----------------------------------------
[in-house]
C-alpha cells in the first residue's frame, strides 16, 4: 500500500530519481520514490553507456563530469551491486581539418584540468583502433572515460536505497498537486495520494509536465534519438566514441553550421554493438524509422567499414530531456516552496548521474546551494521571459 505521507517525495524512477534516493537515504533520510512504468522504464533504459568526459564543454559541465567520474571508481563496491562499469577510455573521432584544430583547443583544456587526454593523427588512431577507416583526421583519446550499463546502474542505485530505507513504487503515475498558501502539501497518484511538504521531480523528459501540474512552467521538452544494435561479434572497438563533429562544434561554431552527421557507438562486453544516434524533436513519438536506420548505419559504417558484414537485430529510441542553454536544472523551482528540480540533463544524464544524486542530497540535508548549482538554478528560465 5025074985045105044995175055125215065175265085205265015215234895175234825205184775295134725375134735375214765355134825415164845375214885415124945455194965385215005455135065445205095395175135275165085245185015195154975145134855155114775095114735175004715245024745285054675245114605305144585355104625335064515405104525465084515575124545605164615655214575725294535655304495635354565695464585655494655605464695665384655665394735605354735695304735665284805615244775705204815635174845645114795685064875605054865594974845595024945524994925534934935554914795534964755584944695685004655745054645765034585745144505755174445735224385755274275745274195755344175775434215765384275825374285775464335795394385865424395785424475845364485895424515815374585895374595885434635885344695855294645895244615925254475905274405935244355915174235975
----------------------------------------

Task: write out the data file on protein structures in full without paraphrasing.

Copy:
[in-house]
C-alpha cells in the first residue's frame, strides 16, 4: 500500500530519481520514490553507456563530469551491486581539418584540468583502433572515460536505497498537486495520494509536465534519438566514441553550421554493438524509422567499414530531456516552496548521474546551494521571459 505521507517525495524512477534516493537515504533520510512504468522504464533504459568526459564543454559541465567520474571508481563496491562499469577510455573521432584544430583547443583544456587526454593523427588512431577507416583526421583519446550499463546502474542505485530505507513504487503515475498558501502539501497518484511538504521531480523528459501540474512552467521538452544494435561479434572497438563533429562544434561554431552527421557507438562486453544516434524533436513519438536506420548505419559504417558484414537485430529510441542553454536544472523551482528540480540533463544524464544524486542530497540535508548549482538554478528560465 5025074985045105044995175055125215065175265085205265015215234895175234825205184775295134725375134735375214765355134825415164845375214885415124945455194965385215005455135065445205095395175135275165085245185015195154975145134855155114775095114735175004715245024745285054675245114605305144585355104625335064515405104525465084515575124545605164615655214575725294535655304495635354565695464585655494655605464695665384655665394735605354735695304735665284805615244775705204815635174845645114795685064875605054865594974845595024945524994925534934935554914795534964755584944695685004655745054645765034585745144505755174445735224385755274275745274195755344175775434215765384275825374285775464335795394385865424395785424475845364485895424515815374585895374595885434635885344695855294645895244615925254475905274405935244355915174235975